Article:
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On a Windows 2008 R2 SP1 cluster running Hyper-V, a lost network connectivity on the primary host interface. The interface was rapidly flapping up and down, and this was later determined to be caused by a faulty switch port.

As this was a clustered server, the host interface was not fault tolerant (seeing as how the whole server was fault tolerant), so connectivity to the host was going up and down.

The Hyper-V guests were completely unaffected by the network outage as they used a dedicated trunk on the server separate from the host interface. Additionally, dedicated interfaces for the cluster and live migration networks were fine.

Network Description

In order to diagnose the server, I tried to move all resources (Hyper-V Guests) to other nodes through Failover Cluster Manager. These moves failed with an error RPC Server Unavailable.

The only way to move resources was by shutting down the guests, stopping the cluster service on the Node A, allowing other nodes to take ownership of the resources, and restarting the guests.

A few other notes:

  • All nodes have Client for MS Networks and File & Printer Sharing enabled on the Cluster and LM networks.
  • Node A was accessible over cluster and LM networks from other nodes (these are private, cluster-only networks); pingable, CIFs, etc.
  • Accessing \\NODEA is done over the Host adapters, as you would expect in this case and is the reason for the RPC Server Unavailable error with that adapter being down.

My questions here are -

  1. Is there a way to still use Live Migration in a failure scenario such as this to prevent shutting down the Hyper-V guests?
  2. How can the network be reconfigured in the future so that the cluster service attempts to use the cluster and/or live migration networks to issue the RPC requests?
share|improve this question

Great question!

The most likely reason for the RPC failure is that the cluster name resource (and IP address) were likely hosted on the server whose primary network connection was flapping.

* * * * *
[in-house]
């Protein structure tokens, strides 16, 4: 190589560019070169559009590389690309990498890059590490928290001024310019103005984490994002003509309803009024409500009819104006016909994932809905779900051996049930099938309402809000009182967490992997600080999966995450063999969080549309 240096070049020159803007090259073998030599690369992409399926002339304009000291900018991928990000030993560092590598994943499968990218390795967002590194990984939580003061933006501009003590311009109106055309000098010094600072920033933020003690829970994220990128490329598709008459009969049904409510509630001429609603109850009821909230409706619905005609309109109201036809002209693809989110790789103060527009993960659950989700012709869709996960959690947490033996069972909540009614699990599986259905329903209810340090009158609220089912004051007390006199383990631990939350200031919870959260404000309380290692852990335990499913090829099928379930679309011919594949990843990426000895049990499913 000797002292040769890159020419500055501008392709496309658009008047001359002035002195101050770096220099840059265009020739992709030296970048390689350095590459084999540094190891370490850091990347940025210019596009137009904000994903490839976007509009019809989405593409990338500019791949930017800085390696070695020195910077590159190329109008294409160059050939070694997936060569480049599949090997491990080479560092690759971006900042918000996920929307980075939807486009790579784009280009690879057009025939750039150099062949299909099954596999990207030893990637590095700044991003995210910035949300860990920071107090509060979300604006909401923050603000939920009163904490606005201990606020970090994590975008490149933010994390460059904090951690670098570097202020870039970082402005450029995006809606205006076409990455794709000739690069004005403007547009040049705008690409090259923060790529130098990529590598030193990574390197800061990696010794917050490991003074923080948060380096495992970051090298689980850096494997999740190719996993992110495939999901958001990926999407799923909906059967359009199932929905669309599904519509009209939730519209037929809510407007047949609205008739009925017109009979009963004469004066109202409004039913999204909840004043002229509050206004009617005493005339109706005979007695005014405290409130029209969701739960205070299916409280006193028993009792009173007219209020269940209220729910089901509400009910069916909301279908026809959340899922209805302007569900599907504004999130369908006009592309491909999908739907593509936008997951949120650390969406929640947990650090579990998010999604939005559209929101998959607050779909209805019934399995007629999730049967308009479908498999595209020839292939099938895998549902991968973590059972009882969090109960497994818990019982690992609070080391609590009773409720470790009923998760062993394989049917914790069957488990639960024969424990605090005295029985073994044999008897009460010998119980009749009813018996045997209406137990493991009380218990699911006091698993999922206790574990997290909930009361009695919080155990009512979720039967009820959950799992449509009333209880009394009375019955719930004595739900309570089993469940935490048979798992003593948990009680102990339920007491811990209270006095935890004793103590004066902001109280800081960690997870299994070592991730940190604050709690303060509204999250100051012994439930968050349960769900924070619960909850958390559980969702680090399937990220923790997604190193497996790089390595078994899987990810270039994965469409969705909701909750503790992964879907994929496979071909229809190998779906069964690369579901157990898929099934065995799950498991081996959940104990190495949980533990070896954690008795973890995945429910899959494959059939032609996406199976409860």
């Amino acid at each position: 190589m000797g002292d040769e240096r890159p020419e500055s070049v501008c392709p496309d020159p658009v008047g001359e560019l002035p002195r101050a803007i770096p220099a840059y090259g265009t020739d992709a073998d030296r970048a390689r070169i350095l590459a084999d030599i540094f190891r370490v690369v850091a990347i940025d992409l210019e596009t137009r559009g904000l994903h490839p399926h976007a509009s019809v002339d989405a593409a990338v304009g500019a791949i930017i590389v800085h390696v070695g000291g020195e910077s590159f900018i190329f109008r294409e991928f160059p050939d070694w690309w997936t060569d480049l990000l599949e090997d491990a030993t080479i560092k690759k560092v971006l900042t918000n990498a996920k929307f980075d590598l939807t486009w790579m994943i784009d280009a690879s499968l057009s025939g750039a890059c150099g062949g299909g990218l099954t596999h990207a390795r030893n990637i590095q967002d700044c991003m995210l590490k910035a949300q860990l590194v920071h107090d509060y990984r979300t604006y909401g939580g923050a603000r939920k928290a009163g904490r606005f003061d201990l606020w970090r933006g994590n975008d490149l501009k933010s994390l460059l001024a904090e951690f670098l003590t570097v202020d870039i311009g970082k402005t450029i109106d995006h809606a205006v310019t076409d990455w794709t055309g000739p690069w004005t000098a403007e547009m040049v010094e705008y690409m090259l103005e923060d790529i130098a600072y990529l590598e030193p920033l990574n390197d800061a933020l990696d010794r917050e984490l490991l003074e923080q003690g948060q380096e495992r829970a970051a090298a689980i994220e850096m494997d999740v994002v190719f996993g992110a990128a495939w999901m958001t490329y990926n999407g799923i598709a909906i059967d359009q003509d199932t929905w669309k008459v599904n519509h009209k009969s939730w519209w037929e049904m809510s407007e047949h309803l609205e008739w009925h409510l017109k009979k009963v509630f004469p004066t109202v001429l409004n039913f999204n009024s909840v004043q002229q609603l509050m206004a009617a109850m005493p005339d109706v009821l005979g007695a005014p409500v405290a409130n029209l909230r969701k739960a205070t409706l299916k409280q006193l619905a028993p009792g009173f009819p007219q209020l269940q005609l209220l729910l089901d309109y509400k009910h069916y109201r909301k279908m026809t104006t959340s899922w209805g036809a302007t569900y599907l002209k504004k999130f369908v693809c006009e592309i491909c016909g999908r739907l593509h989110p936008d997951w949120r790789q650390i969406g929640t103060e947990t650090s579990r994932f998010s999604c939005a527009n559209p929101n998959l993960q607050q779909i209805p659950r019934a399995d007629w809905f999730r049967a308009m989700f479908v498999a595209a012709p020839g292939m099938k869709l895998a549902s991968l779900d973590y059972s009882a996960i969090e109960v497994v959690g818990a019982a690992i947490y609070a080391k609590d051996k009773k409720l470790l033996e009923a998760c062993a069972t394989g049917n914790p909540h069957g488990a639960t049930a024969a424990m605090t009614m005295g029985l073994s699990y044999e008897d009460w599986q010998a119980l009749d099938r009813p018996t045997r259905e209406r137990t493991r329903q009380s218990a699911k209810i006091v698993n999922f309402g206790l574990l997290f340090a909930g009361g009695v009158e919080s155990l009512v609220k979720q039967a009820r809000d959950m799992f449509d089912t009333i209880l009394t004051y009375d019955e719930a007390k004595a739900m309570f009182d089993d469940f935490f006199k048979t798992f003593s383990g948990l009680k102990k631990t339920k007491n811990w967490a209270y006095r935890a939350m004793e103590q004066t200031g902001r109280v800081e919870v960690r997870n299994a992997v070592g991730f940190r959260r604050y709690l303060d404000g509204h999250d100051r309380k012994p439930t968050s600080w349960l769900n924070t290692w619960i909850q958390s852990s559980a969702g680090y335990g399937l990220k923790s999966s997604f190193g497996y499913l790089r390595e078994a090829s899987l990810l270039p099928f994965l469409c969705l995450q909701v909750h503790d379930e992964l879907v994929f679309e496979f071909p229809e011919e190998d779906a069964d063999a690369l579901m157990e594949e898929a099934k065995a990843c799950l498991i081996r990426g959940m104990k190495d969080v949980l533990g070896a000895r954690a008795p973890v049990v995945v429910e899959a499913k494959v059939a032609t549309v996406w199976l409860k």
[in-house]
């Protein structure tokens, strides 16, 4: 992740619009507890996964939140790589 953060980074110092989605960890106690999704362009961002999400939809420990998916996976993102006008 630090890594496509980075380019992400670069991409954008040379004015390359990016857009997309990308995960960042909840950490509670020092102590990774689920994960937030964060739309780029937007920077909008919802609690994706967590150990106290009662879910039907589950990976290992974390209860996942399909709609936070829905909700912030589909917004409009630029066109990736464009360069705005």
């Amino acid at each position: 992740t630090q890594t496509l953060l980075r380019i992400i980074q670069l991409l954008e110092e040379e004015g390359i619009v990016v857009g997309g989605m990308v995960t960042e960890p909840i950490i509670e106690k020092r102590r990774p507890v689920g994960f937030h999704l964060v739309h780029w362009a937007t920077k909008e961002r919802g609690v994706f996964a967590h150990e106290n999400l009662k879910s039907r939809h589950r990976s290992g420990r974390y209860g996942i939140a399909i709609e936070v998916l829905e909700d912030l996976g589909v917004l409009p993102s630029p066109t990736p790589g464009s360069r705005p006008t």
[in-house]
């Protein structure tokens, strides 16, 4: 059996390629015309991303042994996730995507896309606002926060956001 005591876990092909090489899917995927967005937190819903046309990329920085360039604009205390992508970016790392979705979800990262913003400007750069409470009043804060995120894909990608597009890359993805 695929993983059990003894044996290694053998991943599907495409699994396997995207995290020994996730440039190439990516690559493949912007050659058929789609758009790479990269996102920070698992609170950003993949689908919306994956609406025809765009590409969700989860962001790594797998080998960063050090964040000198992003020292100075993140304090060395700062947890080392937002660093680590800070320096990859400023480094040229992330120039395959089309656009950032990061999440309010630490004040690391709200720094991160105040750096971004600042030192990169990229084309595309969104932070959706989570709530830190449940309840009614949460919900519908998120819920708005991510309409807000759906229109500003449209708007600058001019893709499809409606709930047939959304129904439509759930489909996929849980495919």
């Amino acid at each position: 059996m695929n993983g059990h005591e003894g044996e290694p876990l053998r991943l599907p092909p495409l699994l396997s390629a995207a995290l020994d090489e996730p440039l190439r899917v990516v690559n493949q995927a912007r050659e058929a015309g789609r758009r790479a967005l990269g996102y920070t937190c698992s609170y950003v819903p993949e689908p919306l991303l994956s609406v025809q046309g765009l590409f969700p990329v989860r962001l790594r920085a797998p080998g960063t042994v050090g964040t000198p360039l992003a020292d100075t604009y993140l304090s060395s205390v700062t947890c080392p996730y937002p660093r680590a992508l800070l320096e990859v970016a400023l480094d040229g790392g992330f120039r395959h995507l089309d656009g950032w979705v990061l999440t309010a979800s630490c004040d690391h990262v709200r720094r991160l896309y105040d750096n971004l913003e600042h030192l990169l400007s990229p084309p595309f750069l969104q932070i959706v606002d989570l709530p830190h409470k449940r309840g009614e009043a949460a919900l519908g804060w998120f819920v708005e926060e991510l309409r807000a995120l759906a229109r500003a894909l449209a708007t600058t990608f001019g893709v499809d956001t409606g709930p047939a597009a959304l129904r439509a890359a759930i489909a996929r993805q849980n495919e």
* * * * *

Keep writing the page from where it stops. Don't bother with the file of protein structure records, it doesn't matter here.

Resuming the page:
Since the interface was going up and down, access to the cluster via the cluster name would likely fail due to the network interruptions.

You should be able to execute commands against the cluster from the command line (either cluster.exe or the FailoverClusters module in PowerShell). The FailOverClusters module can be used over PowerShell remoting if the appropriate credential delegation is configured (either CredSSP or Kerberos).

In the case of a failure of the network interface hosting the cluster name, you could use PowerShell to move that cluster group to one of the nodes that is accessible, or you could just execute commands against the cluster to migrate machines, etc..

To ensure that this does not happen again, you likely will need to make the NIC highly available (NIC teaming). This is dependent on where you are managing the cluster from.. one of the servers or a remote management station. If you are managing from a cluster machine in that same cluster, you could add an IP on the cluster network to the cluster name, but you would want to make sure that was not added to DNS, otherwise you might interrupt remote management clients from being able to connect.

To add an IP Address to the cluster group via PowerShell -

$Resource = Add-ClusterResource -Name SecondaryIP -ResourceType "IP Address" -Group 'Cluster Group' 
$Resource | Set-ClusterParameter -Name 'Address' -Value 'Your-IP-Here'
$Resource | Set-ClusterParameter -Name 'SubnetMask' -Value 'Your-SubnetMask-Here'

You'll need to disable dynamic dns registration and create static entries if you don't want remote management clients trying to talk to the private network.

share|improve this answer
thanks for the answer. I am kicking myself for not checking the status of the Cluster IP when this was going on (of course, the 2008 GUI tries to hide the core resources). I can't use teaming here because we are out of ports & PCIe slots on the servers, so changes would require 10G connections. As for you last point, can I added a new IP to the default "Cluster Group" with the -AddResource PowerShell command? – Doug Luxem Oct 2 '12 at 21:10
I believe you would need to create it with the add-clusterresource command and then use Set-ClusterParameter on the new resource to configure the IP Address. I'll add an example to my answer. – Steven Murawski Oct 2 '12 at 21:24
Sorry, Add-ClusterResource was what I was talking about. I will try this out and come back and mark the answer if it works. Thanks again! – Doug Luxem Oct 2 '12 at 21:37

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